Rick Bern discovers beauty and intrigue in even the most mundane details of the world about him. Fueled by that passion, he turned his photography hobby into a full-fledged career, publishing work in the New York Times and the Boston Globe, and winning the Bride’s Choice Award from WeddingWire.com. With an armada of Nikon cameras and gear suited to on-location and in-studio shoots, he spends his days snapping crisply composed photos during weddings and bar mitzvahs, as well as portrait sessions for actors, families, and kids. Having grown his business so successfully, today Rick surrounds himself with a team of equally skilled full-time shutterbugs to better cover a wide range of events and shoots, and promises a 100% money-back guarantee if his customers aren’t completely satisfied with their sessions. He also commits himself to the community by working with organizations such as March of Dimes and Youk’s Kids.
Worcester Photo Studios unveils a picture-snapping emporium to customers and photographers alike. Inside the 10,000-square-foot facility, a dozen shooting areas surround sessions in a wide range of settings, and mammoth bay doors grant access to larger-than-life props, such as cars, boats, and scale replicas of downtown Worcester. For shutterbugs lacking their own home base, the studio offers a membership program that includes use of its spaces; in the future, the studio plans to install a classroom, salon-style stations, and a kitchen set, complete with fully functioning appliances and a fully functioning Emeril Lagasse.
Lightshed Photography Studio’s three heads—Daniel St. John, Kendra Hack, and Robert Reynolds—are not just photographers, but well-rounded visual artists. St. John began his career with pencil sketches, whereas Hack spent years sculpting, and Reynolds wielded a paintbrush well into college. The trio’s medium-spanning backgrounds shine through in their shots of weddings, families, and high-school seniors, which pop with bright colors or elegant black-and-white contrasts edited in after the shoot.
The photographers divide their portrait shoots into two parts, seguing smoothly from traditional poses to more experimental shots as subject-selected tunes thump in the background. Beforehand, subjects hash out their shoot’s details in a consultation which covers specifics from proper dress and prop options to which Madam Tussauds' figurine will pose as their spouse. Afterward, subjects spend a viewing session perusing the best 40 or so proofs from the hundreds of shots snapped in their session, enjoying complimentary coffee or wine in the process.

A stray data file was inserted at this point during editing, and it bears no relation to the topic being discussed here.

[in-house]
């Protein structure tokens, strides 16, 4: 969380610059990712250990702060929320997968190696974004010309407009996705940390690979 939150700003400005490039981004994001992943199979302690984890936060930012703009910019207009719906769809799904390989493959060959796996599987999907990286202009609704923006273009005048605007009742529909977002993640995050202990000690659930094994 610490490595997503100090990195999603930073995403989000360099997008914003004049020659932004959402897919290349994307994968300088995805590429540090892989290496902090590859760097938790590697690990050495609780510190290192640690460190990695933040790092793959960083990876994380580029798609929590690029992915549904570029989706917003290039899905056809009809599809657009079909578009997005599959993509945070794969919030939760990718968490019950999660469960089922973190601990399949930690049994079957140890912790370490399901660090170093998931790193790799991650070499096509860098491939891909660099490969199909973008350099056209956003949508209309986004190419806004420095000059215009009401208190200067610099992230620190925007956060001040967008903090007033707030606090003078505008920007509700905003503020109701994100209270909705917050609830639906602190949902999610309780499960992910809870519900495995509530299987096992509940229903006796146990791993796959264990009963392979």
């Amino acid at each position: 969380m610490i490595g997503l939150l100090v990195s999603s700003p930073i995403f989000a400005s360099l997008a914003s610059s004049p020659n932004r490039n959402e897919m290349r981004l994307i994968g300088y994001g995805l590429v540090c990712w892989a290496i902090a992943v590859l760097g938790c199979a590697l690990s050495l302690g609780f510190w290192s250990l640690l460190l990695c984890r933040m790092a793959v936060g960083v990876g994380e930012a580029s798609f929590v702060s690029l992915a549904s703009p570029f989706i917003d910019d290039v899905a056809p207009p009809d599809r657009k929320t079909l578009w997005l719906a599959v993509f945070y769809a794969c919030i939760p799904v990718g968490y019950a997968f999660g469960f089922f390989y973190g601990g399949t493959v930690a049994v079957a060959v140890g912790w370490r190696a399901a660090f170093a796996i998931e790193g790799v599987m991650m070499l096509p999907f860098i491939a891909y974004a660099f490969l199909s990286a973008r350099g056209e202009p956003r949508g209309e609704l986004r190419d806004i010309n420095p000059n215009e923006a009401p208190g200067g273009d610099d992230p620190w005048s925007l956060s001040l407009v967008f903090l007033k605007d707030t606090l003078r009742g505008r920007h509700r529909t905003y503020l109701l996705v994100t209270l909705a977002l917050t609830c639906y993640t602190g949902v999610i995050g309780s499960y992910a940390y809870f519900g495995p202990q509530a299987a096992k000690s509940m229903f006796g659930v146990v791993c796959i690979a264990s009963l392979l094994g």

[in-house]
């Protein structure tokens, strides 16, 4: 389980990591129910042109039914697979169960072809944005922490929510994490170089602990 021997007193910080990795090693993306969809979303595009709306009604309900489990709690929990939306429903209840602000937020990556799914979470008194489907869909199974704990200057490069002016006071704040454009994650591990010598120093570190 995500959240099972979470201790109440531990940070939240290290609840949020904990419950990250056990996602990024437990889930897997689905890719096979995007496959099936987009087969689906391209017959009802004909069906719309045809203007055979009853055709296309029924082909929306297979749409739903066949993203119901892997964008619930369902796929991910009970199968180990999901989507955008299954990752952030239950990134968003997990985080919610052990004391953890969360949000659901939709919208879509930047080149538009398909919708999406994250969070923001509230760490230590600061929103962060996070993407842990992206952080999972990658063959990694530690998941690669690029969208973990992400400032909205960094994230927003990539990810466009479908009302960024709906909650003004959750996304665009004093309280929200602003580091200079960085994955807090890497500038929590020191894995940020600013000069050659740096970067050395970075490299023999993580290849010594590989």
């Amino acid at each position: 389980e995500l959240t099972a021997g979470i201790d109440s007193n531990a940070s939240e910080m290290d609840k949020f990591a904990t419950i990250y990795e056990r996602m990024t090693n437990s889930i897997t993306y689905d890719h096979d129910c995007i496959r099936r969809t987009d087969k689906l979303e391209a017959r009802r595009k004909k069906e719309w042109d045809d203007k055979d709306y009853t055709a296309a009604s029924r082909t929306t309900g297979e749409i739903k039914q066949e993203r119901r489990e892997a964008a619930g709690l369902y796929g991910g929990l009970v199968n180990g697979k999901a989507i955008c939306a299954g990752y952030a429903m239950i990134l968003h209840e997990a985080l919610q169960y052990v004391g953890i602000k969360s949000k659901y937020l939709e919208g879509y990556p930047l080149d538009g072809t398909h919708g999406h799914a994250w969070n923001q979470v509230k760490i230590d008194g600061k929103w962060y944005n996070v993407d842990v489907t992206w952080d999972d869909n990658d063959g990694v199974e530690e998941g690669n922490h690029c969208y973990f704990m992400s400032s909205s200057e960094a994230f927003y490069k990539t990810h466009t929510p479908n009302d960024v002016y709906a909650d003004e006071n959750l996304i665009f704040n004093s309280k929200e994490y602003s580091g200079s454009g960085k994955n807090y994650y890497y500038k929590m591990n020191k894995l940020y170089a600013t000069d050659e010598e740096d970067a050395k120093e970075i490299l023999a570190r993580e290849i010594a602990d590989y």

During shoots at Portrait Simple—a studio specialized in child, infant, maternity, and family portraits—skilled photographers snap an unlimited number of poses in front of a choice of backgrounds and provide the convenience of instant printing. Sessions can take any size group, accommodating families and close-knit juries. Models don simple duds without heavy patterns or logos and can tote props such as sports equipment or special blankies. After striking jubilant, winsome, or wrathful poses, guests sit down with the photographer to select images to turn into prints.
After capturing the photography bug at the historic Ferranti-Dege, Krzystyna Harber honed her skills and founded Vintage Girl Studio. Specializing in old-timey imagery, Harber creates traditional pinup prints that evoke famous, flirty portraits of yesteryear's starlets and Coke bottles. Each private photo shoot, whether vintage-themed or boudoir, takes place in an intimate, sunlit studio with hardwood flooring. Professional makeup artists and hairstylists spruce up pouts and coifs, helping women feel beautiful and confident in front of the camera's winking eye. A selection of packages allows subjects to commemorate their sessions with prints, digital files, or novelties inscribed with a sensual image.
As a photographer with years of experience, Jennifer DeCesari provides an attentive and personalized experience that yields bold and spontaneous images. Portrait sessions (for children, high-school seniors, families, and expectant mothers) take about two hours. Her snaps always produce charming images and sometimes prove someone is a vampire when only his or her clothes show up in the photo. Prior to each session, a consultation covers poses, clothing, and location options, while a relaxed approach ensures subjects don’t feel rushed or remain adamant about taking their winter coat off.
Capture the Moment’s Christine Narciso ensures clients get the exact shoot they're envisioning by conducting 30-minute in-studio consultations prior to each session. During that time, she gets to know customers and chooses props and backgrounds, as well as the style of images. Before ending the powwow, she even helps clients pick the best place to hang their portraits. While Capture the Moment focuses cameras on kids, families, and weddings, its sister company, Shhh... by Capture the Moment Photography, snaps sultry boudoir shots.